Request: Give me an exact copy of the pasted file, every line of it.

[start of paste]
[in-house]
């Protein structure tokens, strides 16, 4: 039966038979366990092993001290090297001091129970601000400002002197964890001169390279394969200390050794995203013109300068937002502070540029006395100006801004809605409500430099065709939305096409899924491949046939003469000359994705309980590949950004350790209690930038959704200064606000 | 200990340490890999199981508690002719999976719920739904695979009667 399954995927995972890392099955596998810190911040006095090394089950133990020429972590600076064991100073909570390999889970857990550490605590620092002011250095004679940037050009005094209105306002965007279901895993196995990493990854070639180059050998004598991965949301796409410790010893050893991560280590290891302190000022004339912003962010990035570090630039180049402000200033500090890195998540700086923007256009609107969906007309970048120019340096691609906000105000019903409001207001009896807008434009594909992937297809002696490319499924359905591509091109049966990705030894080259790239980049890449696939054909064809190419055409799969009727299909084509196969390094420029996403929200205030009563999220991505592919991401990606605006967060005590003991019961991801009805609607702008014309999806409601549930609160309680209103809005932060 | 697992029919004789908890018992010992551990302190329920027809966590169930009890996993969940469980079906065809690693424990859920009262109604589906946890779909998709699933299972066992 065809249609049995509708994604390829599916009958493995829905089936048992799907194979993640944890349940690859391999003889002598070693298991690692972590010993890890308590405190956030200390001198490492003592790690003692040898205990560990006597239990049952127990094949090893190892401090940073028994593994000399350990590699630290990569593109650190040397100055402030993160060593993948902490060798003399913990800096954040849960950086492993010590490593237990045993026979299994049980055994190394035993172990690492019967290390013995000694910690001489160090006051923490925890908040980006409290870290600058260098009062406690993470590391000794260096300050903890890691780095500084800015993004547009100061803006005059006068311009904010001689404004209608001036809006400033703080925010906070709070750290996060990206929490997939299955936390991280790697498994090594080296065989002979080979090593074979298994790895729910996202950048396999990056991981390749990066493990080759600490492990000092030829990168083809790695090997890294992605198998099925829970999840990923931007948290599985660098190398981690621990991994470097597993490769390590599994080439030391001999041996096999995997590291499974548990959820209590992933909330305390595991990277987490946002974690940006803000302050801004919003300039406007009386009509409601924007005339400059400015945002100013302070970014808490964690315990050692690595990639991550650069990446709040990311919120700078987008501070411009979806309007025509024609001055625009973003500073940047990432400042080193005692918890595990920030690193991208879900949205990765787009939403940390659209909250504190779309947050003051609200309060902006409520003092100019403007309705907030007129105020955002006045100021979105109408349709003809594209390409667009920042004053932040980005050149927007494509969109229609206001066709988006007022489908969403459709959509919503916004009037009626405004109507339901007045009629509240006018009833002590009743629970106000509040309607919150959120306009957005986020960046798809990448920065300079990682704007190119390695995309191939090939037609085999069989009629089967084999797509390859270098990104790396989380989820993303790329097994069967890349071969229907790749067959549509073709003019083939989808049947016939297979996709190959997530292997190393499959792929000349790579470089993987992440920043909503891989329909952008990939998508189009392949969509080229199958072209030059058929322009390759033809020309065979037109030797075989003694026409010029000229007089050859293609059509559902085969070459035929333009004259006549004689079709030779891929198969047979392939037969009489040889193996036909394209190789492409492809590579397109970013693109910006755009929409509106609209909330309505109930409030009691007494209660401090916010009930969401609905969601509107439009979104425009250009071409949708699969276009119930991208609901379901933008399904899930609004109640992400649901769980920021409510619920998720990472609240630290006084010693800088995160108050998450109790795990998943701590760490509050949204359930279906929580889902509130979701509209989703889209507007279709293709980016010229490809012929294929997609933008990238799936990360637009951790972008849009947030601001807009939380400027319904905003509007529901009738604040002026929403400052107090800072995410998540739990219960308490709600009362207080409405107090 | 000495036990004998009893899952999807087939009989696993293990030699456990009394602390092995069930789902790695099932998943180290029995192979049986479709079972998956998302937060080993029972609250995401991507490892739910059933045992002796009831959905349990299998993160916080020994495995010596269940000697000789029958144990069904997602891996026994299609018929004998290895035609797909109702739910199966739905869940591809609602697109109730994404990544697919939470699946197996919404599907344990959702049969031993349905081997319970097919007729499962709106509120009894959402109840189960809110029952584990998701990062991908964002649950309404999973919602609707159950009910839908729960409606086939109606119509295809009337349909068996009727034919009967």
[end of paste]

[in-house]
């Protein structure tokens, strides 16, 4: 039966038979366990092993001290090297001091129970601000400002002197964890001169390279394969200390050794995203013109300068937002502070540029006395100006801004809605409500430099065709939305096409899924491949046939003469000359994705309980590949950004350790209690930038959704200064606000 | 200990340490890999199981508690002719999976719920739904695979009667 399954995927995972890392099955596998810190911040006095090394089950133990020429972590600076064991100073909570390999889970857990550490605590620092002011250095004679940037050009005094209105306002965007279901895993196995990493990854070639180059050998004598991965949301796409410790010893050893991560280590290891302190000022004339912003962010990035570090630039180049402000200033500090890195998540700086923007256009609107969906007309970048120019340096691609906000105000019903409001207001009896807008434009594909992937297809002696490319499924359905591509091109049966990705030894080259790239980049890449696939054909064809190419055409799969009727299909084509196969390094420029996403929200205030009563999220991505592919991401990606605006967060005590003991019961991801009805609607702008014309999806409601549930609160309680209103809005932060 | 697992029919004789908890018992010992551990302190329920027809966590169930009890996993969940469980079906065809690693424990859920009262109604589906946890779909998709699933299972066992 065809249609049995509708994604390829599916009958493995829905089936048992799907194979993640944890349940690859391999003889002598070693298991690692972590010993890890308590405190956030200390001198490492003592790690003692040898205990560990006597239990049952127990094949090893190892401090940073028994593994000399350990590699630290990569593109650190040397100055402030993160060593993948902490060798003399913990800096954040849960950086492993010590490593237990045993026979299994049980055994190394035993172990690492019967290390013995000694910690001489160090006051923490925890908040980006409290870290600058260098009062406690993470590391000794260096300050903890890691780095500084800015993004547009100061803006005059006068311009904010001689404004209608001036809006400033703080925010906070709070750290996060990206929490997939299955936390991280790697498994090594080296065989002979080979090593074979298994790895729910996202950048396999990056991981390749990066493990080759600490492990000092030829990168083809790695090997890294992605198998099925829970999840990923931007948290599985660098190398981690621990991994470097597993490769390590599994080439030391001999041996096999995997590291499974548990959820209590992933909330305390595991990277987490946002974690940006803000302050801004919003300039406007009386009509409601924007005339400059400015945002100013302070970014808490964690315990050692690595990639991550650069990446709040990311919120700078987008501070411009979806309007025509024609001055625009973003500073940047990432400042080193005692918890595990920030690193991208879900949205990765787009939403940390659209909250504190779309947050003051609200309060902006409520003092100019403007309705907030007129105020955002006045100021979105109408349709003809594209390409667009920042004053932040980005050149927007494509969109229609206001066709988006007022489908969403459709959509919503916004009037009626405004109507339901007045009629509240006018009833002590009743629970106000509040309607919150959120306009957005986020960046798809990448920065300079990682704007190119390695995309191939090939037609085999069989009629089967084999797509390859270098990104790396989380989820993303790329097994069967890349071969229907790749067959549509073709003019083939989808049947016939297979996709190959997530292997190393499959792929000349790579470089993987992440920043909503891989329909952008990939998508189009392949969509080229199958072209030059058929322009390759033809020309065979037109030797075989003694026409010029000229007089050859293609059509559902085969070459035929333009004259006549004689079709030779891929198969047979392939037969009489040889193996036909394209190789492409492809590579397109970013693109910006755009929409509106609209909330309505109930409030009691007494209660401090916010009930969401609905969601509107439009979104425009250009071409949708699969276009119930991208609901379901933008399904899930609004109640992400649901769980920021409510619920998720990472609240630290006084010693800088995160108050998450109790795990998943701590760490509050949204359930279906929580889902509130979701509209989703889209507007279709293709980016010229490809012929294929997609933008990238799936990360637009951790972008849009947030601001807009939380400027319904905003509007529901009738604040002026929403400052107090800072995410998540739990219960308490709600009362207080409405107090 | 000495036990004998009893899952999807087939009989696993293990030699456990009394602390092995069930789902790695099932998943180290029995192979049986479709079972998956998302937060080993029972609250995401991507490892739910059933045992002796009831959905349990299998993160916080020994495995010596269940000697000789029958144990069904997602891996026994299609018929004998290895035609797909109702739910199966739905869940591809609602697109109730994404990544697919939470699946197996919404599907344990959702049969031993349905081997319970097919007729499962709106509120009894959402109840189960809110029952584990998701990062991908964002649950309404999973919602609707159950009910839908729960409606086939109606119509295809009337349909068996009727034919009967």